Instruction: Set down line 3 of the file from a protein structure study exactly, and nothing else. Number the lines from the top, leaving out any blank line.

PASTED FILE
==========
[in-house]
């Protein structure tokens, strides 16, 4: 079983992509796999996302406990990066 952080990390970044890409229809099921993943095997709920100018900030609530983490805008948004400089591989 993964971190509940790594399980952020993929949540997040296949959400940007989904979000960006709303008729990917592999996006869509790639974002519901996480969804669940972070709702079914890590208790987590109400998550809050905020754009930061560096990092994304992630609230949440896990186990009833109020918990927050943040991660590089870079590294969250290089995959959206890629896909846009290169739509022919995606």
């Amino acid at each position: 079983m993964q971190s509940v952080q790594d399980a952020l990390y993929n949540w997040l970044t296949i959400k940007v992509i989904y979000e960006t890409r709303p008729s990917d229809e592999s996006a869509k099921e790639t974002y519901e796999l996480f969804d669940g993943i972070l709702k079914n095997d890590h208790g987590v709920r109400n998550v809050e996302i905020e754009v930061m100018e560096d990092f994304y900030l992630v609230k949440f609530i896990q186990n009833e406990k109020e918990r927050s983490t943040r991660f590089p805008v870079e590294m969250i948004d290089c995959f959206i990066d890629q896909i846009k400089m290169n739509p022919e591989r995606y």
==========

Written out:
């Amino acid at each position: 079983m993964q971190s509940v952080q790594d399980a952020l990390y993929n949540w997040l970044t296949i959400k940007v992509i989904y979000e960006t890409r709303p008729s990917d229809e592999s996006a869509k099921e790639t974002y519901e796999l996480f969804d669940g993943i972070l709702k079914n095997d890590h208790g987590v709920r109400n998550v809050e996302i905020e754009v930061m100018e560096d990092f994304y900030l992630v609230k949440f609530i896990q186990n009833e406990k109020e918990r927050s983490t943040r991660f590089p805008v870079e590294m969250i948004d290089c995959f959206i990066d890629q896909i846009k400089m290169n739509p022919e591989r995606y």